Have you ever come to the end of something that has been exceptionally nice and found yourself feeling a bit sad about it, like maybe a vacation? We have something like that now. We are coming to the end of our study of Paul’s letter to the Romans. In it Paul has unfolded the Christian doctrine of justification by faith in all its many ramifications. He has demonstrated its necessity, described what God did to bring it about through the atoning death of Jesus Christ, explained how it works itself out by the power of the Holy Spirit in individual lives to give a permanent and sure salvation, and answered objections rising from the failure of the majority of Jews to believe the gospel. He has unfolded practical applications of this theology in such areas as yielding our minds to Jesus Christ, a proper evaluation of ourselves and others, matters of church and state, how believers are to live in light of the imminent return of Christ, and the need for Christians to accept and value one another.

With Romans 15:14, Paul begins to wrap this up, turning in his final paragraphs to his reasons for writing the letter, suggesting what his future travel plans might be, and sending greetings to people he knew in Rome. But even though he is ending, he still has quite a bit to say. Paul tells the Roman Christians in the opening sentence of his personal remarks that they are doing all right and that he is convinced this is so (v. 14). Paul said something along these lines in the first chapter when he took note of their strong faith and of the fact that it was being talked about all over the world (Rom. 1:8).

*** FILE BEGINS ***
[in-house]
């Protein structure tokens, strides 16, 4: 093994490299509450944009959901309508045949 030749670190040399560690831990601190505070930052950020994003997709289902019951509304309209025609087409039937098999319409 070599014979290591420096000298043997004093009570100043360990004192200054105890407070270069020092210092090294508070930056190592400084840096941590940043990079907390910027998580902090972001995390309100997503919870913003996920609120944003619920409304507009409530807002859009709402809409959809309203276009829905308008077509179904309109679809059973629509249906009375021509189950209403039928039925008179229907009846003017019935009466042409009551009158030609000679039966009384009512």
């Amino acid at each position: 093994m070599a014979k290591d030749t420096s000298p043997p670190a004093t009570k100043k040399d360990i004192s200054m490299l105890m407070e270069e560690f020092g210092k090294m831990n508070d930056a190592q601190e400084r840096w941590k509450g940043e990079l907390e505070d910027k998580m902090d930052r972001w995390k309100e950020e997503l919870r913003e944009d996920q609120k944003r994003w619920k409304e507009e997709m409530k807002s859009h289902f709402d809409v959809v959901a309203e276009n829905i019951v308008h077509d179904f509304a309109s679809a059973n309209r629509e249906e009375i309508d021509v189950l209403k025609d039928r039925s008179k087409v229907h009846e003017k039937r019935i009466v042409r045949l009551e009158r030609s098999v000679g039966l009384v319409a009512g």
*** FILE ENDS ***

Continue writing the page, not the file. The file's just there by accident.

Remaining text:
He is renewing his comments along these lines because he had been developing his doctrinal arguments fully and forcefully – the next verse acknowledges that he had written “quite boldly on some points, as if to remind you of them again” – and he knew that they might think that he somehow considers them to be deficient. Paul is aware that his confidence in these believers, whom he has never seen, might nevertheless be misunderstood. So he compliments them directly, using the terms appearing in verse 14: “full of goodness,” “complete in knowledge,” and “competent to instruct one another.” If this is Paul’s way of complimenting the Roman church on being what a church should be, then he is also giving us three criteria by which we can evaluate ourselves or any local gathering of believers.

Christianity has only one priest, Jesus Christ. He alone has made atonement for our sins by His death on the cross, and He alone makes intercession for us before the Father. That is why the church’s preachers, pastors, or ministers are never called priests in the New Testament. In light of this we find something very striking in verses 15-16. Here Paul is writing of his ministry to the Gentiles, a ministry given to him by Jesus Christ, and he speaks of his “priestly duty.” This is striking because the words are not used in that way elsewhere and also because in other places Paul explicitly disclaims interest in what are usually thought of as normal ministerial functions. He is making a contrast between what priests are normally thought of as doing and what he was actually called to do as minister to the Gentiles. Priests stand between men and God and offer sacrifices. The priestly duty to which Paul refers is to proclaim the gospel.